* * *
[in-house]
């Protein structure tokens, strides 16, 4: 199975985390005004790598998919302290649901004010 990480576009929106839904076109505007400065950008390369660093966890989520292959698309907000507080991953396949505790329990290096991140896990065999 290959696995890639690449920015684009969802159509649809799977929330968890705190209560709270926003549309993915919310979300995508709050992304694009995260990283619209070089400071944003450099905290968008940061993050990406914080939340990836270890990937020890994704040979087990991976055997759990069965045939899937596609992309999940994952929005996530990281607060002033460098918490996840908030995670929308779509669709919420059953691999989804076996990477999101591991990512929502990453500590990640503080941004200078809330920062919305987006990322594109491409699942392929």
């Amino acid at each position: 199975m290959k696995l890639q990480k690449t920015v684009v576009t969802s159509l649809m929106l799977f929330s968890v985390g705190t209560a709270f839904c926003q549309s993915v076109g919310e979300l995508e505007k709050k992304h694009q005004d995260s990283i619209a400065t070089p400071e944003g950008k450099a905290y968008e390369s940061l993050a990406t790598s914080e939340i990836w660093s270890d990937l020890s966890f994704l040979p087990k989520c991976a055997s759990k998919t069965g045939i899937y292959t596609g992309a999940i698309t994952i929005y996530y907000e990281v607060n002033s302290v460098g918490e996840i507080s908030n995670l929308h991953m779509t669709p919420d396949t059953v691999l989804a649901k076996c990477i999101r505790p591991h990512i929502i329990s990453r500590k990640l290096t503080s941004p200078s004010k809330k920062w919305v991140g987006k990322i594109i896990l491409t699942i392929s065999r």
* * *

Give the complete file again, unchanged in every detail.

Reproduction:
[in-house]
């Protein structure tokens, strides 16, 4: 199975985390005004790598998919302290649901004010 990480576009929106839904076109505007400065950008390369660093966890989520292959698309907000507080991953396949505790329990290096991140896990065999 290959696995890639690449920015684009969802159509649809799977929330968890705190209560709270926003549309993915919310979300995508709050992304694009995260990283619209070089400071944003450099905290968008940061993050990406914080939340990836270890990937020890994704040979087990991976055997759990069965045939899937596609992309999940994952929005996530990281607060002033460098918490996840908030995670929308779509669709919420059953691999989804076996990477999101591991990512929502990453500590990640503080941004200078809330920062919305987006990322594109491409699942392929």
């Amino acid at each position: 199975m290959k696995l890639q990480k690449t920015v684009v576009t969802s159509l649809m929106l799977f929330s968890v985390g705190t209560a709270f839904c926003q549309s993915v076109g919310e979300l995508e505007k709050k992304h694009q005004d995260s990283i619209a400065t070089p400071e944003g950008k450099a905290y968008e390369s940061l993050a990406t790598s914080e939340i990836w660093s270890d990937l020890s966890f994704l040979p087990k989520c991976a055997s759990k998919t069965g045939i899937y292959t596609g992309a999940i698309t994952i929005y996530y907000e990281v607060n002033s302290v460098g918490e996840i507080s908030n995670l929308h991953m779509t669709p919420d396949t059953v691999l989804a649901k076996c990477i999101r505790p591991h990512i929502i329990s990453r500590k990640l290096t503080s941004p200078s004010k809330k920062w919305v991140g987006k990322i594109i896990l491409t699942i392929s065999r």